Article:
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The Effect of School Class Size on Post-Compulsory Education: Some Cost Benefit Analysis

  • Paul Bingley

    (Department of Economics, Aarhus School of Business, 8000 Aarhus, Denmark)

  • Vibeke Myrup Jensen

    (Department of Economics, Aarhus School of Business, 8000 Aarhus, Denmark)

  • Ian Walker

    (Department of Economics)

This paper is concerned with the relationship between class size and the student outcome – length of time in post-compulsory schooling. Research on this topic has been problematic partly because omitted unobservables, like parents’ incomes and education levels, are likely to be correlated with class size. Two potential ways to resolve this problem are to exploit either experimental or instrumental variation. In both cases, the methods require that the variation in both class size and the outcome should not be contaminated by other unobservable factors that affect the outcome – like family background. An alternative approach, which we pursue here, is to take advantage of variation in class size between siblings which allows unobservable family effects to be differenced out. Our aim is to combine sibling differences with a fuzzy rule that determines class size to provide estimates of the effect of class size and use these to conduct an evaluation of the costs and benefits of a reduction in class sizes.

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File URL: http://www.ucd.ie/geary/static/publications/workingpapers/GearyWp200717.pdf
File Function: First version, 2007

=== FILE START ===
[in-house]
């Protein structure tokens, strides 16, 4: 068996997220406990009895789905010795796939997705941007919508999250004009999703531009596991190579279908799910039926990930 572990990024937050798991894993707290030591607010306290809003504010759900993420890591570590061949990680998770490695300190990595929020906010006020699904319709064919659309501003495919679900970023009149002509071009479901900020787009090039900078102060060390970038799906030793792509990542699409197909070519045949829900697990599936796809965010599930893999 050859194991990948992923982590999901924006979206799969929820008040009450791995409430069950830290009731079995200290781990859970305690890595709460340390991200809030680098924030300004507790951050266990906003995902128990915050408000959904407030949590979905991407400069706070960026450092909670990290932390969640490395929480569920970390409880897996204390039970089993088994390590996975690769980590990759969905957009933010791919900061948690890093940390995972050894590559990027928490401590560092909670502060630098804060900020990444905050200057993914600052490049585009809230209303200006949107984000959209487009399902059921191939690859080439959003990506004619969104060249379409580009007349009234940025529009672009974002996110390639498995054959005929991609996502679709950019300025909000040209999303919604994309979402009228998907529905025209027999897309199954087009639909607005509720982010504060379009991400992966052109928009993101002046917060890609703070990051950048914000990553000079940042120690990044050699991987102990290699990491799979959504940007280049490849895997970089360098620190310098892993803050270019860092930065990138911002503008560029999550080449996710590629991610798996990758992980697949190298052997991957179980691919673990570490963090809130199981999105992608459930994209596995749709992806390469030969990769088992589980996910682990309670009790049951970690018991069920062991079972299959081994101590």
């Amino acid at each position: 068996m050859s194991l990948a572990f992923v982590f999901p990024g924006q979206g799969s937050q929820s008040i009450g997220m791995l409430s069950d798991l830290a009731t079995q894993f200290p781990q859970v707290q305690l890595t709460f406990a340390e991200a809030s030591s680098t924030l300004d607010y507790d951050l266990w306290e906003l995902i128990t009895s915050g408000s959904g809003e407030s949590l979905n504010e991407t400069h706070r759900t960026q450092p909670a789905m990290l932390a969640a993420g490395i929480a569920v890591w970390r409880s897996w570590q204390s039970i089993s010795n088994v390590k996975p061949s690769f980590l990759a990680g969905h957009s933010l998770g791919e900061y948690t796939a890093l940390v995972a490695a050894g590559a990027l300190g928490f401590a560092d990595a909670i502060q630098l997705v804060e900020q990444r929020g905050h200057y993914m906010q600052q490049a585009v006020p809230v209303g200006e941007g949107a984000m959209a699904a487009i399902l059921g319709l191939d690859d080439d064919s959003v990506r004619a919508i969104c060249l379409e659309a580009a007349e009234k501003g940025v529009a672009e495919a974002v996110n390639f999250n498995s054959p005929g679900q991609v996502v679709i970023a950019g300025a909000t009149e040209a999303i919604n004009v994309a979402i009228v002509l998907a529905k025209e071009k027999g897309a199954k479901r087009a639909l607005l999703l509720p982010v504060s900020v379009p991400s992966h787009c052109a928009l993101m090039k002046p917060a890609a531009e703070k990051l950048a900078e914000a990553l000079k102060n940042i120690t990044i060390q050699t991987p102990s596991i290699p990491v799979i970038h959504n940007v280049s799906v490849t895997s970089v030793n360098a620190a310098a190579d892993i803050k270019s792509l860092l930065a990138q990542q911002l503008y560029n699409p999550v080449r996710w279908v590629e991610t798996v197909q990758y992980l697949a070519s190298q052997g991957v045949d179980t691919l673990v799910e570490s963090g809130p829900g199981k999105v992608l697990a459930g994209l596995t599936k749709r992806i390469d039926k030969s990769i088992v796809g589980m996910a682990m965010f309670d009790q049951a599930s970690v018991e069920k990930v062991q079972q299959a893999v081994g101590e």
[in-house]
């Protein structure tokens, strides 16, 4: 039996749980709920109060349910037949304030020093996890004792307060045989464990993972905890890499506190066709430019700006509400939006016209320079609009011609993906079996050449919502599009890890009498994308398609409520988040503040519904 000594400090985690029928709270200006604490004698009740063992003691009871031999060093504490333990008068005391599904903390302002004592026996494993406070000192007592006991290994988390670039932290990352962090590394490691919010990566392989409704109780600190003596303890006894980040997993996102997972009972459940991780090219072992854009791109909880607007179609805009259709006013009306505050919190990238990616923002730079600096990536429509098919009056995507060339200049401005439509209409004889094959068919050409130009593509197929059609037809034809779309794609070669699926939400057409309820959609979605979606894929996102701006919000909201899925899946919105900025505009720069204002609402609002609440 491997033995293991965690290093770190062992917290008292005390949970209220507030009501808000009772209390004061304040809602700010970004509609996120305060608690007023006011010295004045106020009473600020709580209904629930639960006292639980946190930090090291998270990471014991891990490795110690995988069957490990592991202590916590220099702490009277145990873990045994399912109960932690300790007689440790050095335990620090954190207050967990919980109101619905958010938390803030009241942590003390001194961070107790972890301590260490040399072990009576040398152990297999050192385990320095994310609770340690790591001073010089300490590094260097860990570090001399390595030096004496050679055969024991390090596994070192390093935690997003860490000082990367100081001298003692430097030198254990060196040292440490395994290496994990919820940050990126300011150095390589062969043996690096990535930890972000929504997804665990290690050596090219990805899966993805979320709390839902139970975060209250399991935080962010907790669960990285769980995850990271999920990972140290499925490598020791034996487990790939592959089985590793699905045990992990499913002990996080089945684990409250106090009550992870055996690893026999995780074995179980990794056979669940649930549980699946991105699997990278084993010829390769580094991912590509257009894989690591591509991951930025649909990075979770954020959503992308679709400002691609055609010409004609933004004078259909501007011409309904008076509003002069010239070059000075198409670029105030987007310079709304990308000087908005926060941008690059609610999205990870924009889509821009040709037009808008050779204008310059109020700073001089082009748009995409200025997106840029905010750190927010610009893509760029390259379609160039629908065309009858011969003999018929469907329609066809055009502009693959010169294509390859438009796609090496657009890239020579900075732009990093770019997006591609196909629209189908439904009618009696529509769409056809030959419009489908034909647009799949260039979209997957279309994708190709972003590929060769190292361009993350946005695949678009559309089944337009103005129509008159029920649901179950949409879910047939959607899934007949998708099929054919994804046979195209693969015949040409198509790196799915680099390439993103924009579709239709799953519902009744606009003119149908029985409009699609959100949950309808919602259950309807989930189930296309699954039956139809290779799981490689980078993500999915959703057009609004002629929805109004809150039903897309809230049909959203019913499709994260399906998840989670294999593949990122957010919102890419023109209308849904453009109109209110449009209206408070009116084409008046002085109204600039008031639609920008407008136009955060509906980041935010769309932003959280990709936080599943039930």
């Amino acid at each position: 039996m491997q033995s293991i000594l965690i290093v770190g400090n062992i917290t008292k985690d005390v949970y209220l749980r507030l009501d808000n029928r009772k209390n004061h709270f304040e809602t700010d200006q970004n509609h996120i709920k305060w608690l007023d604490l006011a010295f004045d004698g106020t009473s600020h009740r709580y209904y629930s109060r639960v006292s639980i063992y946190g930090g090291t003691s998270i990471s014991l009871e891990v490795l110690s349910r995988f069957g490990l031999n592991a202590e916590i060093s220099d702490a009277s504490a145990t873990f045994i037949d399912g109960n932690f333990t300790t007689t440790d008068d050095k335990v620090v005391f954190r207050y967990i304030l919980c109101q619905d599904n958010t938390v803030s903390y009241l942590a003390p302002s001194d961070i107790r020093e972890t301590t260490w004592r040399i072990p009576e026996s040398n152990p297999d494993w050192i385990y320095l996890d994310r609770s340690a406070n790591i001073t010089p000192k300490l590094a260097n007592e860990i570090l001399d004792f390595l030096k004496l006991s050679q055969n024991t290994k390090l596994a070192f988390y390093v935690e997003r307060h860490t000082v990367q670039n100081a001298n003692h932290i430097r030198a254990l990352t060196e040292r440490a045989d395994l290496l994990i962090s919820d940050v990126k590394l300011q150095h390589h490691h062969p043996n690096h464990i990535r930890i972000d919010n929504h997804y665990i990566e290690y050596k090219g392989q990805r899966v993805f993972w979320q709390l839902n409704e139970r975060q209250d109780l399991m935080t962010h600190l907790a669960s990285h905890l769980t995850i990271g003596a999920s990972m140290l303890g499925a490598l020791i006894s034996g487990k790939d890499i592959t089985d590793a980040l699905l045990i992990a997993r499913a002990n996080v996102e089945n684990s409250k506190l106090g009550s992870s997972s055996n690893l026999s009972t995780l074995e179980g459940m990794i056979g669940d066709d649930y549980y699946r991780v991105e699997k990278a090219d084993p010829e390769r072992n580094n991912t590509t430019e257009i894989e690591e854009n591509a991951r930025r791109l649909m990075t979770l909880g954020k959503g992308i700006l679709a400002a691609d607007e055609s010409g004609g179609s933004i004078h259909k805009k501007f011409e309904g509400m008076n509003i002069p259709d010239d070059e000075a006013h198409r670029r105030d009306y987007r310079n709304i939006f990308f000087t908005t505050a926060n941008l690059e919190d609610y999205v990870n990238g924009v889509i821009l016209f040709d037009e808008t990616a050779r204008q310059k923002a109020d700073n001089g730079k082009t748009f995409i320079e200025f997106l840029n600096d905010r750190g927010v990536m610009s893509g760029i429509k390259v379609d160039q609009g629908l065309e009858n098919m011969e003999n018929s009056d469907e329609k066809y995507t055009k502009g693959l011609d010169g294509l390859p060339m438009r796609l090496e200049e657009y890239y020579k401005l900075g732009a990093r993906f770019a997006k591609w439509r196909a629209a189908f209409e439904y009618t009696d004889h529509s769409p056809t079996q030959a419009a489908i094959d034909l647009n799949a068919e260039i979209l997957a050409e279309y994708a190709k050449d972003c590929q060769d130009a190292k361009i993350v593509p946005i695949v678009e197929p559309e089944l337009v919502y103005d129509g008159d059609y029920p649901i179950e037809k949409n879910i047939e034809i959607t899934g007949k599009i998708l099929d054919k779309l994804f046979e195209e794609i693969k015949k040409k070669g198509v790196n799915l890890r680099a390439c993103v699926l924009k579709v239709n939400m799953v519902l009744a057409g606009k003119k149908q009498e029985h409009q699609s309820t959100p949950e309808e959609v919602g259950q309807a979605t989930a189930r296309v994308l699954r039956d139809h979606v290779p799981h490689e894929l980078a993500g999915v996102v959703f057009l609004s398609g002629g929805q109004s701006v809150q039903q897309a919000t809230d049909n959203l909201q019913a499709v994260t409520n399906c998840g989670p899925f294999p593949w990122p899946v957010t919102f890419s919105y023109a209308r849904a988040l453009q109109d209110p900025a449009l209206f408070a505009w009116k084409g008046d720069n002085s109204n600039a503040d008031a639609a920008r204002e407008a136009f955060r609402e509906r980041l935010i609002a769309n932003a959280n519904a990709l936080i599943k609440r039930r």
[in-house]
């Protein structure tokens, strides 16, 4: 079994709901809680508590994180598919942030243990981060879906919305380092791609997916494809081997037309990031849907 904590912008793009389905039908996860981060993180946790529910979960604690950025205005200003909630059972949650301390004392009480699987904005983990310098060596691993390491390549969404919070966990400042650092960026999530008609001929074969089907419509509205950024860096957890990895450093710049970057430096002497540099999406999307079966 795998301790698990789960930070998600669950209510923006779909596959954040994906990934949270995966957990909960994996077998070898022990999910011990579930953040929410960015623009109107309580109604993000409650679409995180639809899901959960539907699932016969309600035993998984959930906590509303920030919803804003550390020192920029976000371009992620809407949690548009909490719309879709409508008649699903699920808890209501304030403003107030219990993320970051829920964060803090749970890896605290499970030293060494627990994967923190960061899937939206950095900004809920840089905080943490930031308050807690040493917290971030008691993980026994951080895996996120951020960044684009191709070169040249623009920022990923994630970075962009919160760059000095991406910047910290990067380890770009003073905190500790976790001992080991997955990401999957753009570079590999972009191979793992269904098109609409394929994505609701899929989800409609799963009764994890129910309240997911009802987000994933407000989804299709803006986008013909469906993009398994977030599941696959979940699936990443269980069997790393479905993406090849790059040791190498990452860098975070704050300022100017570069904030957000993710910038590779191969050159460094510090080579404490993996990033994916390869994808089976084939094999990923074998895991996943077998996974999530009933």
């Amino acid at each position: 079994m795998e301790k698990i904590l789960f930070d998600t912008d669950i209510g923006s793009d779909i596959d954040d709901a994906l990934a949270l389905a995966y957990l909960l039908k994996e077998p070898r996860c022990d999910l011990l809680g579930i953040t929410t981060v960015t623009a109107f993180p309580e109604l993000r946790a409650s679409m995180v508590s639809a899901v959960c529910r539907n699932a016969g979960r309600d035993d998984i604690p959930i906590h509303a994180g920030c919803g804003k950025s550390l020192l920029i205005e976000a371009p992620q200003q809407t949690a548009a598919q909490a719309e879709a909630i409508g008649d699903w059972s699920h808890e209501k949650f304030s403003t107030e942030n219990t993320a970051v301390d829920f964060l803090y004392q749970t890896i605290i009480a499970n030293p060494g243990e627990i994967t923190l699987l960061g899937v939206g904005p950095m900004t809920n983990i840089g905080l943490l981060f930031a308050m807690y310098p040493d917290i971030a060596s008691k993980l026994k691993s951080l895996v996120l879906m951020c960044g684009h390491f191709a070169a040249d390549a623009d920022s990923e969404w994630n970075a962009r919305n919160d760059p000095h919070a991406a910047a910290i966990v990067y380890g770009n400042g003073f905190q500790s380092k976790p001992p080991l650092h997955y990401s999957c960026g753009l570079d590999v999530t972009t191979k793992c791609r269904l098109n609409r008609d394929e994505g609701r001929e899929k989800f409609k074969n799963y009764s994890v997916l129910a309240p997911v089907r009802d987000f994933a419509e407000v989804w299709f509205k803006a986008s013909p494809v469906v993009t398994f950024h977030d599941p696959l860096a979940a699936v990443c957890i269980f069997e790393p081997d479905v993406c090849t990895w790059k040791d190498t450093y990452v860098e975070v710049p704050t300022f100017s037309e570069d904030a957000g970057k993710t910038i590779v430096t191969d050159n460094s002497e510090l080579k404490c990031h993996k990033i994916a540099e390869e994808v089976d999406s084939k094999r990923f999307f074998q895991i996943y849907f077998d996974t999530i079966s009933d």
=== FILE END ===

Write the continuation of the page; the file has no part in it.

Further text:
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Paper provided by Geary Institute, University College Dublin in its series Working Papers with number 200717.

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Length: 44 pages
Date of creation: 08 Jun 2007
Date of revision:
Handle: RePEc:ucd:wpaper:200717
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  1. Imbens, Guido W & Angrist, Joshua D, 1994. "Identification and Estimation of Local Average Treatment Effects," Econometrica, Econometric Society, vol. 62(2), pages 467-75, March.
  2. Hanushek, Eric A., 2002. "Publicly provided education," Handbook of Public Economics, in: A. J. Auerbach & M. Feldstein (ed.), Handbook of Public Economics, edition 1, volume 4, chapter 30, pages 2045-2141 Elsevier.
  3. Ludger Wößmann & Martin R. West, 2002. "Class-Size Effects in School Systems Around the World: Evidence from Between-Grade Variation in TIMSS," Kiel Working Papers 1099, Kiel Institute for the World Economy.
  4. Eric A. Hanushek, 2003. "The Failure of Input-Based Schooling Policies," Economic Journal, Royal Economic Society, vol. 113(485), pages F64-F98, February.
  5. Eskil Heinesen & Brian Krogh Graversen, 2005. "The effect of school resources on educational attainment: evidence from Denmark," Bulletin of Economic Research, Wiley Blackwell, vol. 57(2), pages 109-143, 04.
  6. Joshua D. Angrist & Victor Lavy, 1999. "Using Maimonides' Rule To Estimate The Effect Of Class Size On Scholastic Achievement," The Quarterly Journal of Economics, MIT Press, vol. 114(2), pages 533-575, May.
  7. Caroline M. Hoxby, 2000. "The Effects Of Class Size On Student Achievement: New Evidence From Population Variation," The Quarterly Journal of Economics, MIT Press, vol. 115(4), pages 1239-1285, November.
  8. Gunnar Isacsson, 2004. "Estimating the economic return to educational levels using data on twins," Journal of Applied Econometrics, John Wiley & Sons, Ltd., vol. 19(1), pages 99-119.
  9. Alan Krueger, 1997. "Experimental Estimates of Education Production Functions," Working Papers 758, Princeton University, Department of Economics, Industrial Relations Section..
  10. Hahn, Jinyong & Todd, Petra & Van der Klaauw, Wilbert, 2001. "Identification and Estimation of Treatment Effects with a Regression-Discontinuity Design," Econometrica, Econometric Society, vol. 69(1), pages 201-09, January.
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